By: R. Lynn Burkholder
Marketing an experience requires more than external marketing, such as advertising and promotion. It also relies on internal marketing, which involves marketing to the company’s internal customers: its employees.
The goal of internal marketing is to have all employees working as a team to provide exceptional service to the customer. Unlike product marketing, in which a small percentage of employees interact with the customer, in a service business, many employees encounter the customer. As a result, the marketing department relies heavily on everyone in the organization being engaged in marketing. Internal marketing is so integral to the service product that it must precede traditional marketing efforts. In other words, a business would not begin to promote a product until it is confident that the product will satisfy its customers.
When planned and executed properly, internal marketing positively impacts the moment of truth when the employee and customer interact. In a service business, this moment can make or break the customer’s experience. Internal marketing is a process with three primary components: establishment of a service culture within the organization, development of a marketing approach to human resources, and communicating marketing information to employees.
Establishing a Service Culture
In a service culture, the customer is at the top of the organizational pyramid or structure and the company executives are at the bottom. This illustrates to all employees that the organization has adopted a service culture, or a system of values and beliefs, whereby delivering quality service to the customer is first and foremost.
Developing a Marketing Approach to Human Resources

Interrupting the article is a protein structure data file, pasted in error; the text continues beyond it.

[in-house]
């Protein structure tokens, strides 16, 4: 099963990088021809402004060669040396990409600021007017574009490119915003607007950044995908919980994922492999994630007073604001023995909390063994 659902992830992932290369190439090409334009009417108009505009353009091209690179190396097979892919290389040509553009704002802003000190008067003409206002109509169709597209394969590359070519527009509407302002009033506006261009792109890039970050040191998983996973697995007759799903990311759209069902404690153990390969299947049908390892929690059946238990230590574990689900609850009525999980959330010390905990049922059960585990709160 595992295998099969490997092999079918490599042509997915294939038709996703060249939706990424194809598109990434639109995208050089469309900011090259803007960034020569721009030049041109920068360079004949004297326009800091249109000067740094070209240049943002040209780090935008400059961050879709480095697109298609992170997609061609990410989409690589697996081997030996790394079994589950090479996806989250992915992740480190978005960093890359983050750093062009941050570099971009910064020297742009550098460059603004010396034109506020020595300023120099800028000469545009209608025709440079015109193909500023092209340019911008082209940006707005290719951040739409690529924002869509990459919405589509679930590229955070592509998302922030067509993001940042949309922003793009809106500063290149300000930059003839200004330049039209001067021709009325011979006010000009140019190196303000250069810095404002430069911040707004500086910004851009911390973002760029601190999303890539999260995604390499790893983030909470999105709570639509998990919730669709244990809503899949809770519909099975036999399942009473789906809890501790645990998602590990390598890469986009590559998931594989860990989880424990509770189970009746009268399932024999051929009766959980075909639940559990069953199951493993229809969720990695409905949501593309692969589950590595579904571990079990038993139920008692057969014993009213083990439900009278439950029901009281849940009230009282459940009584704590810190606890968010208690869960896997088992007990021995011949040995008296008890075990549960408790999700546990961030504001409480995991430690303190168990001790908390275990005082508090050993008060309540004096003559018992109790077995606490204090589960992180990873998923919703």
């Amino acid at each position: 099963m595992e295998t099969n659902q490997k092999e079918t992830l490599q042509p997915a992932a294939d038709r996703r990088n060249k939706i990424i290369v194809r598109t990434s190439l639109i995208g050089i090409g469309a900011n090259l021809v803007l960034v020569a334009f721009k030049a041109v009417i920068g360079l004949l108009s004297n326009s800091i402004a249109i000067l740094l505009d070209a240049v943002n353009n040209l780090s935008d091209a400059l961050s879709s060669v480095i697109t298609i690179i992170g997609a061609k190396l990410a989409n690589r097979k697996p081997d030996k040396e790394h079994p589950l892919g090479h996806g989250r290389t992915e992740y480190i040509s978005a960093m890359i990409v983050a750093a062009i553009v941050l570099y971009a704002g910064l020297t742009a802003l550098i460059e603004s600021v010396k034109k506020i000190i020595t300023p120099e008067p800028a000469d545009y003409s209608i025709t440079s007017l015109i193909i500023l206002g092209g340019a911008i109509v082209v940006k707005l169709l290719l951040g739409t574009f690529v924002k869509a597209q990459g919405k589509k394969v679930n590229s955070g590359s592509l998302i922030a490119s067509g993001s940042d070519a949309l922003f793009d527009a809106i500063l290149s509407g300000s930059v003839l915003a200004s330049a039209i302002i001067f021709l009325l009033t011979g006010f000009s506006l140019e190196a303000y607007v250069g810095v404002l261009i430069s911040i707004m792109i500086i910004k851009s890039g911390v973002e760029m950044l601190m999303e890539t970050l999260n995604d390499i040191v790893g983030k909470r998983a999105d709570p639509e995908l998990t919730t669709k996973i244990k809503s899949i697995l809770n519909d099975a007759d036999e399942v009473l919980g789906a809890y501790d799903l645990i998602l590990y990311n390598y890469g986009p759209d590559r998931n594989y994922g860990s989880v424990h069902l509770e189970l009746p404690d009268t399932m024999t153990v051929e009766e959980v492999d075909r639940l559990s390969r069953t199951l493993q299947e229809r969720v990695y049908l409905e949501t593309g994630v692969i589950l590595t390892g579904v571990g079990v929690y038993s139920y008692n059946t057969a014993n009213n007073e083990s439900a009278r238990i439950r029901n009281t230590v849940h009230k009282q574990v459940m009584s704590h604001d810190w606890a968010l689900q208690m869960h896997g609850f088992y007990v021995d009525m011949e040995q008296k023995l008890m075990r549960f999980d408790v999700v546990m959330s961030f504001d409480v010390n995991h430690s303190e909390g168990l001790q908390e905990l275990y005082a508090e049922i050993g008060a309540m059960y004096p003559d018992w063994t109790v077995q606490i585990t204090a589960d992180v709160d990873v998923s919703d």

Internal marketing also requires that human resources engage the principles of marketing to attract and retain employees. This requires an understanding of the employees’ needs and desires, similar to how external marketing approaches the customer. Employment opportunities should be advertised or communicated with the desired employee in mind. Once the right employees are hired, marketing principles are also employed to retain them. This means keeping employees engaged by continuous training and development, teamwork, and rewarding exemplary customer service.
Communicating Marketing Information to Employees
Finally, a service culture arms its employees with information related to marketing promotions, events, and campaigns. Such organizations understand that the best way to communicate with the customer is through employees who encounter customers as part of their jobs. This is often accomplished through daily briefings, which typically include information on special guests, new offerings, current marketing promotions, and any issues that may impact the customer that day, such as construction or maintenance work.
The service profession is unique in that employees are an integral part of the product. Successful service organizations recognize that employee satisfaction and customer satisfaction are interrelated and manage their organizations accordingly.
R. Lynn Burkholder is president of RLB Marketing LLC, a business development firm specializing in strategic planning for the hospitality, entertainment, travel, and professional services industries.